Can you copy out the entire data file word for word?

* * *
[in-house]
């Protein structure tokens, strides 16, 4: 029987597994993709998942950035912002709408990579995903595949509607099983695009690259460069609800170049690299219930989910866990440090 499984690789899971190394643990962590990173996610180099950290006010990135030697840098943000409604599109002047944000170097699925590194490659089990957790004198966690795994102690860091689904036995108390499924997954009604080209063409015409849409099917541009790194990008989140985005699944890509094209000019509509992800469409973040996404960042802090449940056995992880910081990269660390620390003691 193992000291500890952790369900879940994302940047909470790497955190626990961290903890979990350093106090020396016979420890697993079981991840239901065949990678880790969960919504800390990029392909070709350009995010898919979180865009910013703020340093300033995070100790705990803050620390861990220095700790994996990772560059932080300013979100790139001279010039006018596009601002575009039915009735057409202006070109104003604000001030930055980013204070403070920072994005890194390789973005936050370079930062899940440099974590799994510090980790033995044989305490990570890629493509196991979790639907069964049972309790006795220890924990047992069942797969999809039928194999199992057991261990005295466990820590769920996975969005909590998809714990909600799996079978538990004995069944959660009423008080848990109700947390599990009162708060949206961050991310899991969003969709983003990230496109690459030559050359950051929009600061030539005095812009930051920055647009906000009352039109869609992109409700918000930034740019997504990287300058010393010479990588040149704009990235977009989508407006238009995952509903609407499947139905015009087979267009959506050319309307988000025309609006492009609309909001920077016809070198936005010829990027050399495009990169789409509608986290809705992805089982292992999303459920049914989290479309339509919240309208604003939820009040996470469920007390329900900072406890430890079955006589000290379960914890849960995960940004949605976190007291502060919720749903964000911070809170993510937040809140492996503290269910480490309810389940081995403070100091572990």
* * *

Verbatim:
[in-house]
């Protein structure tokens, strides 16, 4: 029987597994993709998942950035912002709408990579995903595949509607099983695009690259460069609800170049690299219930989910866990440090 499984690789899971190394643990962590990173996610180099950290006010990135030697840098943000409604599109002047944000170097699925590194490659089990957790004198966690795994102690860091689904036995108390499924997954009604080209063409015409849409099917541009790194990008989140985005699944890509094209000019509509992800469409973040996404960042802090449940056995992880910081990269660390620390003691 193992000291500890952790369900879940994302940047909470790497955190626990961290903890979990350093106090020396016979420890697993079981991840239901065949990678880790969960919504800390990029392909070709350009995010898919979180865009910013703020340093300033995070100790705990803050620390861990220095700790994996990772560059932080300013979100790139001279010039006018596009601002575009039915009735057409202006070109104003604000001030930055980013204070403070920072994005890194390789973005936050370079930062899940440099974590799994510090980790033995044989305490990570890629493509196991979790639907069964049972309790006795220890924990047992069942797969999809039928194999199992057991261990005295466990820590769920996975969005909590998809714990909600799996079978538990004995069944959660009423008080848990109700947390599990009162708060949206961050991310899991969003969709983003990230496109690459030559050359950051929009600061030539005095812009930051920055647009906000009352039109869609992109409700918000930034740019997504990287300058010393010479990588040149704009990235977009989508407006238009995952509903609407499947139905015009087979267009959506050319309307988000025309609006492009609309909001920077016809070198936005010829990027050399495009990169789409509608986290809705992805089982292992999303459920049914989290479309339509919240309208604003939820009040996470469920007390329900900072406890430890079955006589000290379960914890849960995960940004949605976190007291502060919720749903964000911070809170993510937040809140492996503290269910480490309810389940081995403070100091572990």